Demons: Illness, real and imagined

by Anne Moore

I don’t know if this is a universal thing for people who have experienced life-threatening illness, but I am a crazy hypochondriac. Case in point: a few days ago, I cancelled plans for the next morning because I was deeply convinced that I would get the norovirus that night. What was my basis, you ask? Mostly I was just tired, but I had a sense of generalized foreboding I couldn’t shake. The nervousness that I’m going to be sick ties my stomach in knots and exhausts me, and then I’ve got even more symptoms. Real or imagined? You tell me.

The last time I was in the hospital was about two years ago, when I had the norovirus–it was the same night that my sister-in-law had her first serious brush with death from the cancer that would kill her a few months later. I had no idea what to do with my reactions to the situation. We’d never been close, and with her designer handbags and catered toddler birthday parties, she reminded me strongly of the girls who’d terrorized me all through middle school. But she was beloved by my brother and his two girls. Besides which, she’d originally been diagnosed with Crohn’s disease, and it was its cousin, ulcerative colitis, that had nearly killed me in 2005, so beyond my concern for her, my brother, and the girls, I was drawn to the details of her illness in that way that only the traumatized can be. If I hadn’t had my colon removed, it’s all too likely that my story could have gone the same way.

So when the heartbreaking email came from my brother describing her swift decline, I couldn’t really process my emotions–the only option seemed to be to hang out with my Old-Fashioned Bestie and get fatty takeout and watch a Disney movie. If I relied on the coping strategies of my childhood, these grown-up demons wouldn’t have a chance, right? I had my first (and, to date, only) steak and cheese sub and we watched Tangled (sucked).

Later that evening, we got another email from my brother–my sister-in-law had been put on a ventilator, and I assumed that she would die that night. Soon after, I started getting stabbing pains in my gut, but I assumed they were psychosomatic, that my fear and sadness had pushed their way from my mind into the site of trauma itself, the former stomping grounds of my dear departed colon. I was almost relieved when I started throwing up, because at least this meant I wasn’t making it all up.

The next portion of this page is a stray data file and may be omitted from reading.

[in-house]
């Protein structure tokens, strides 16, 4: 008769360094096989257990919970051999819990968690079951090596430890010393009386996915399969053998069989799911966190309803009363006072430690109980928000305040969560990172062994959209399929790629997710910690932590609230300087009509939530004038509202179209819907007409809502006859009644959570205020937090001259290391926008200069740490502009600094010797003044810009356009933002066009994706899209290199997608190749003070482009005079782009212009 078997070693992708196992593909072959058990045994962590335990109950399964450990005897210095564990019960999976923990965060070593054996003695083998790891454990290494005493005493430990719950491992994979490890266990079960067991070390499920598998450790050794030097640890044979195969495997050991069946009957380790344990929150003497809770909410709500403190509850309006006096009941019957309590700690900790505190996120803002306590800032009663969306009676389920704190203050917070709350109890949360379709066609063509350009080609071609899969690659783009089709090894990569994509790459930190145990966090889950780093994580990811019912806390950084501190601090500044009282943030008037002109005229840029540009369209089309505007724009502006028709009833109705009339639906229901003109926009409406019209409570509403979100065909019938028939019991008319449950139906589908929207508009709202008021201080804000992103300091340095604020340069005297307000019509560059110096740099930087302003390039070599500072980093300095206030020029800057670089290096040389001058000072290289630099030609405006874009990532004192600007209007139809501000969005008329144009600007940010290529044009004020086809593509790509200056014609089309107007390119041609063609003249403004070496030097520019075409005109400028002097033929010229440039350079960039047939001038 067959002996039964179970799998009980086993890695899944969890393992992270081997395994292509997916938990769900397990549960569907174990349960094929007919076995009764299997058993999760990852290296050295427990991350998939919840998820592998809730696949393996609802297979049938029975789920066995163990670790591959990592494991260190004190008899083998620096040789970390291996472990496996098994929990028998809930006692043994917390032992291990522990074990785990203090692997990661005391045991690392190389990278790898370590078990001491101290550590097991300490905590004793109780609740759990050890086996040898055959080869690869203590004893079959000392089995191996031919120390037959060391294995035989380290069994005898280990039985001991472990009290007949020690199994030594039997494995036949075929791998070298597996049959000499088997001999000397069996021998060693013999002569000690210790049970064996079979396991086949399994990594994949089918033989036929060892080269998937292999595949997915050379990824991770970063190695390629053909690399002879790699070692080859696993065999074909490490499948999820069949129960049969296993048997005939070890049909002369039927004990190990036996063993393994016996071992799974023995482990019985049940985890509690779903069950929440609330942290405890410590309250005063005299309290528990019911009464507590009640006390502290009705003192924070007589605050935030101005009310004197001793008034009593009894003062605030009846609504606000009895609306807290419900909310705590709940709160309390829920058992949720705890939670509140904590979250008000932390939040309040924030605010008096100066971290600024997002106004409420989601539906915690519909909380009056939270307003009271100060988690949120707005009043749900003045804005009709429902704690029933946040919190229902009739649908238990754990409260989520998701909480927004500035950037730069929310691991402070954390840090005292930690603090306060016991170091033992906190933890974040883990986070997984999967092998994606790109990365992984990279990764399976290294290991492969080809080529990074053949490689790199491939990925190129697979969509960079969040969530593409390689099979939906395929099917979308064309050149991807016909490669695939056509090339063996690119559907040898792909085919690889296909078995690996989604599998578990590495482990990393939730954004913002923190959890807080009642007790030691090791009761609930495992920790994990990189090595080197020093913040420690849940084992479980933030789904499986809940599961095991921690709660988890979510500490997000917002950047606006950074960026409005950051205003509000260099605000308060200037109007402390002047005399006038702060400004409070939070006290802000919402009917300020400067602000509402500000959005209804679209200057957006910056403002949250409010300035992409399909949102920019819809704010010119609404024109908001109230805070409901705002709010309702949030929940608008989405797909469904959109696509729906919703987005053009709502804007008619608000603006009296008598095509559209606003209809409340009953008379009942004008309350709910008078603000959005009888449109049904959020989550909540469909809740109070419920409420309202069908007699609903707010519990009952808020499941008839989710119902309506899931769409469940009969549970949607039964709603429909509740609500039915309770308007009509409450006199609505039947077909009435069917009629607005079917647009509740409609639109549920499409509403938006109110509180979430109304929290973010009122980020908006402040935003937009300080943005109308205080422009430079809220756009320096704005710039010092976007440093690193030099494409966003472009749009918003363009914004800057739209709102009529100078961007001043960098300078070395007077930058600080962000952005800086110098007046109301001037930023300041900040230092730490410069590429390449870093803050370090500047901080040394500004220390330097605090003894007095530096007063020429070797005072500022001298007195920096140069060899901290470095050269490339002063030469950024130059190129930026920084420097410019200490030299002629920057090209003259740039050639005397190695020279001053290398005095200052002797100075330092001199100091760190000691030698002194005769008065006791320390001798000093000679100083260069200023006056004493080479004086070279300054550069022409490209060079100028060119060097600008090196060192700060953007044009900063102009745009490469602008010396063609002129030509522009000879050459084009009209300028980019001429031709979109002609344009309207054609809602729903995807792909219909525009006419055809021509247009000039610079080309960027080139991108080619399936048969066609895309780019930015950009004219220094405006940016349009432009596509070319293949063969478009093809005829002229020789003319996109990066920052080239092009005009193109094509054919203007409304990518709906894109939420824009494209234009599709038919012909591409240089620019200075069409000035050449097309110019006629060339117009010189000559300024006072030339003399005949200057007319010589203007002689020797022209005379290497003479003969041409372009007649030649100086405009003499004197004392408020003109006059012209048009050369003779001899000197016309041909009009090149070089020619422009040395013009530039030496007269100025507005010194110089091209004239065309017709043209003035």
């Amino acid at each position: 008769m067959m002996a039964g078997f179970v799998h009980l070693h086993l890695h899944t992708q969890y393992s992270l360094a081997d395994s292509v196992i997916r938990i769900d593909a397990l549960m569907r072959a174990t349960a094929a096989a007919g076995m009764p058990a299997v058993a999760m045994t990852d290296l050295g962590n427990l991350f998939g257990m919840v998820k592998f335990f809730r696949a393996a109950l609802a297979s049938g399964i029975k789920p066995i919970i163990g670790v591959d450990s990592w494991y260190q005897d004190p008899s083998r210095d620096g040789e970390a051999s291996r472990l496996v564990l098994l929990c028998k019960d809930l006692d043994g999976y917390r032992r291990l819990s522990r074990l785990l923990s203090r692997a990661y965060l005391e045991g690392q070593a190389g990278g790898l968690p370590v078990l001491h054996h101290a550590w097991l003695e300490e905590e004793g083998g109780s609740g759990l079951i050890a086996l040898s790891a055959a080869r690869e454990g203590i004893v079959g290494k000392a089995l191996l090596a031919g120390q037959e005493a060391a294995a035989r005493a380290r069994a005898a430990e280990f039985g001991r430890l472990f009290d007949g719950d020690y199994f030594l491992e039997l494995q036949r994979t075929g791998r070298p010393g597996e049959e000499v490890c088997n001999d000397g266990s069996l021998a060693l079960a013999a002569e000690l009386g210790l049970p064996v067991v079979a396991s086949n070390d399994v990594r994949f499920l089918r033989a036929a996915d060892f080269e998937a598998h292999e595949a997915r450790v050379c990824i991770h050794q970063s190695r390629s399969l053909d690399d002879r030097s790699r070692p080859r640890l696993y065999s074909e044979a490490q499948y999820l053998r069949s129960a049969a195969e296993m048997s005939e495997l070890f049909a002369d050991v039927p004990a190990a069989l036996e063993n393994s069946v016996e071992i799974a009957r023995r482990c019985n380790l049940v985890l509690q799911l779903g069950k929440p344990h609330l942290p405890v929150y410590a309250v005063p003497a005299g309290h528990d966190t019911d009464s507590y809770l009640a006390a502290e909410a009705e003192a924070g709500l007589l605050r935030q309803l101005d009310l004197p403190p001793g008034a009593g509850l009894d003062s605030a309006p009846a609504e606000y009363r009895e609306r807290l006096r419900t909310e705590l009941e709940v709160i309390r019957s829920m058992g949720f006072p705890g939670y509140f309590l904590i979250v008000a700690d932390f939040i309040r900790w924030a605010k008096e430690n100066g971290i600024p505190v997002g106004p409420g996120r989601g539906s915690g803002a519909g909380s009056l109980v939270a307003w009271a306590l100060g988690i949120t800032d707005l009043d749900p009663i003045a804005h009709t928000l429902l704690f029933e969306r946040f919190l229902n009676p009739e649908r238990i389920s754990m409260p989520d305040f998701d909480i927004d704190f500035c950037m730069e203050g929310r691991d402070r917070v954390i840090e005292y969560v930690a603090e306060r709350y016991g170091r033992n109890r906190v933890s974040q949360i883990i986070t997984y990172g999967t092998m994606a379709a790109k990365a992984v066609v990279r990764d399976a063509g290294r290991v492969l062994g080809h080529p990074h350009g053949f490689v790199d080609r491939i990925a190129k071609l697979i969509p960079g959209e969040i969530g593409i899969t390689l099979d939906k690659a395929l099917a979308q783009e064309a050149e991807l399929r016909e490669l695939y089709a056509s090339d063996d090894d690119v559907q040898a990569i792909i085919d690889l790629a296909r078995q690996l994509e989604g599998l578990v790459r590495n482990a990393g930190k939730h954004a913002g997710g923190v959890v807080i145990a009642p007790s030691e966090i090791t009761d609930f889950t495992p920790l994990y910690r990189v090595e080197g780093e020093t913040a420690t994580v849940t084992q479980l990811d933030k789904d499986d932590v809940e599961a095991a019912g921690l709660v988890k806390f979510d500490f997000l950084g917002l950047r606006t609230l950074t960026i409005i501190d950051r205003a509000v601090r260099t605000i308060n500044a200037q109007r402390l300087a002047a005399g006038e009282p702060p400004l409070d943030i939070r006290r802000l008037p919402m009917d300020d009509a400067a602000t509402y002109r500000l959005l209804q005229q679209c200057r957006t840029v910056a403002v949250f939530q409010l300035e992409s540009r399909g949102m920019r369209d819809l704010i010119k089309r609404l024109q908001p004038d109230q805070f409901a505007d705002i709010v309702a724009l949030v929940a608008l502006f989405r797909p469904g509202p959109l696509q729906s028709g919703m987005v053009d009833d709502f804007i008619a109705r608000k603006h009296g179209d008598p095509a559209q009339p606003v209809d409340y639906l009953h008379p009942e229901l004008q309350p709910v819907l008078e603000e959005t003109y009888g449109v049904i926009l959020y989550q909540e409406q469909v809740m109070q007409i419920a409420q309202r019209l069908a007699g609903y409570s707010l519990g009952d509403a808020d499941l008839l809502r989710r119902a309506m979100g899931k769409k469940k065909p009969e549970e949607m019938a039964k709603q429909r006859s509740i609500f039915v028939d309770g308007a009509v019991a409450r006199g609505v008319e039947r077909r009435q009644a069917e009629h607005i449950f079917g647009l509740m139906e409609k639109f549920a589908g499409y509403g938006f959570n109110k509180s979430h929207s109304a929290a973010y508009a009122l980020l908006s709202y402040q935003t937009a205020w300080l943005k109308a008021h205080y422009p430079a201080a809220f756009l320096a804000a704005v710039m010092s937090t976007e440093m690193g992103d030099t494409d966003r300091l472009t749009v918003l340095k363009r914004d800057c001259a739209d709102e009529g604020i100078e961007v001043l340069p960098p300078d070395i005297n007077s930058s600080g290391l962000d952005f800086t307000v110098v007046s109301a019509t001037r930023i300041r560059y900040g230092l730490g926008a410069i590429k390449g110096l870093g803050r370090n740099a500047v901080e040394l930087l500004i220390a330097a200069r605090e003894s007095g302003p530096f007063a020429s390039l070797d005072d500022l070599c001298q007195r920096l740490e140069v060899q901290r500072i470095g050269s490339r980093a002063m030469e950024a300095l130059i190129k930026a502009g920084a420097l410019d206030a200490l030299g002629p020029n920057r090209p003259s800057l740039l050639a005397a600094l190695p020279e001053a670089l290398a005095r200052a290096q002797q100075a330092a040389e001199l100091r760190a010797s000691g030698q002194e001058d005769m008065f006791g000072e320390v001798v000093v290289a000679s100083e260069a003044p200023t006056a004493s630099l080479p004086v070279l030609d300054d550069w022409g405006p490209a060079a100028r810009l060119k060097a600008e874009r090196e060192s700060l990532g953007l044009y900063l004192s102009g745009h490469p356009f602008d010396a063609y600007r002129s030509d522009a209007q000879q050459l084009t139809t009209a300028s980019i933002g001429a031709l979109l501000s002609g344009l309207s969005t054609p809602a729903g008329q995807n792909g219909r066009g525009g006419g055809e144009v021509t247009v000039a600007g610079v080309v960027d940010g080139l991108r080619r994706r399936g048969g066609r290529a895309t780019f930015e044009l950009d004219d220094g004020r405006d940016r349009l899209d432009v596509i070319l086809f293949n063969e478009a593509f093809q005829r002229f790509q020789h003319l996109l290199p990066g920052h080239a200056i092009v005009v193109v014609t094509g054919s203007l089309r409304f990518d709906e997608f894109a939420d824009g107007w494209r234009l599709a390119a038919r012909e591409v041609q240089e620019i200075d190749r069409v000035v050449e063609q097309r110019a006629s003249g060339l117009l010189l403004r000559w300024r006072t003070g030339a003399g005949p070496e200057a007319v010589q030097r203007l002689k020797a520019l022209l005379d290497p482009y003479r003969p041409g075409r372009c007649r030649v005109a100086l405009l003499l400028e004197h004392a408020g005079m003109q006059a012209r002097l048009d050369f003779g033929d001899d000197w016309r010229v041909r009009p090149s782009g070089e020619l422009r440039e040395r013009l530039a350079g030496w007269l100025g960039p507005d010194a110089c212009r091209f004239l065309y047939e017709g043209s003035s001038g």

Once I got to the hospital, though, I wasn’t relieved anymore. The thing I’d forgotten about being sick, like seriously, hospital-admitted sick, is how much I feel personally (even morally) responsible for the way that my body is failing to do what it’s supposed to. Not only do I have this crazy cyborg organ that ER nurses have never heard of (a j-pouch instead of a colon), but my veins are so small and flat that every time I have to get an IV they have to send the special pro phlebotomist in to administer it. And when I am dehydrated on top of that, forget it. I find myself apologizing again and again to everyone there: the nurses, for having to deal with my recalcitrant veins, my partner for how worried I can see she is, my students for missing scheduled appointments, my best friend for foisting my daughter on her. And so on.

Hyper-vigilance is one of the symptoms of PTSD, and it’s the one I’ve always been loath to let go of. A few years ago, I was doing a regular meditation practice where you go through your body and say a series of statements/affirmations/whatever for each chakra. For the first chakra, the one at your feet, one of the statements was “the world is a safe place.” And from the beginning, I felt the need to call bullshit on that one. It seemed frankly delusional. I’d never wanted for food or a roof over my head or been threatened with murder–my life was easier than that of many people the world over, and even I knew better than to think the world was safe. Best to prepare, if you can.

But here’s the funny thing. I can’t really do anything to prepare for being sick beyond what I’ve already done. Based on the experience I’ve just described, I know that if I do have to be hospitalized for some reason, I have a series of clearly delineated steps I can take to deal with it: we’ve got people who can take my daughter at a moment’s notice; I have total faith that my partner will be at my side and can show up in a crisis; I live in a city with the greatest hospital system in the US, and I’m lucky enough to have decent health insurance. And maybe this is what “the world is a safe place” really means–not that I’m protected from pain and even death, but that there are tools out there that will help me through those experiences. A community, an action plan in case of emergency–connections that ensure that my terror will be met with love.

They didn’t let me leave the hospital until well after my symptoms had resolved (something I didn’t think still happened under neoliberal health care, but whaddaya know), and my final day at MGH was wretchedly boring. I didn’t have anything to read or do, and being sick always kicks my superego into high gear, so I hate watching TV. The friends who came to see me were those with their own evidence that the world is none too safe, and one of them gave me the best massage I’ve ever had. I’d been on full quarantine up to that point, and this experience of basic human contact brought me back to earth. I might not be safe, but I’d always be cared for.

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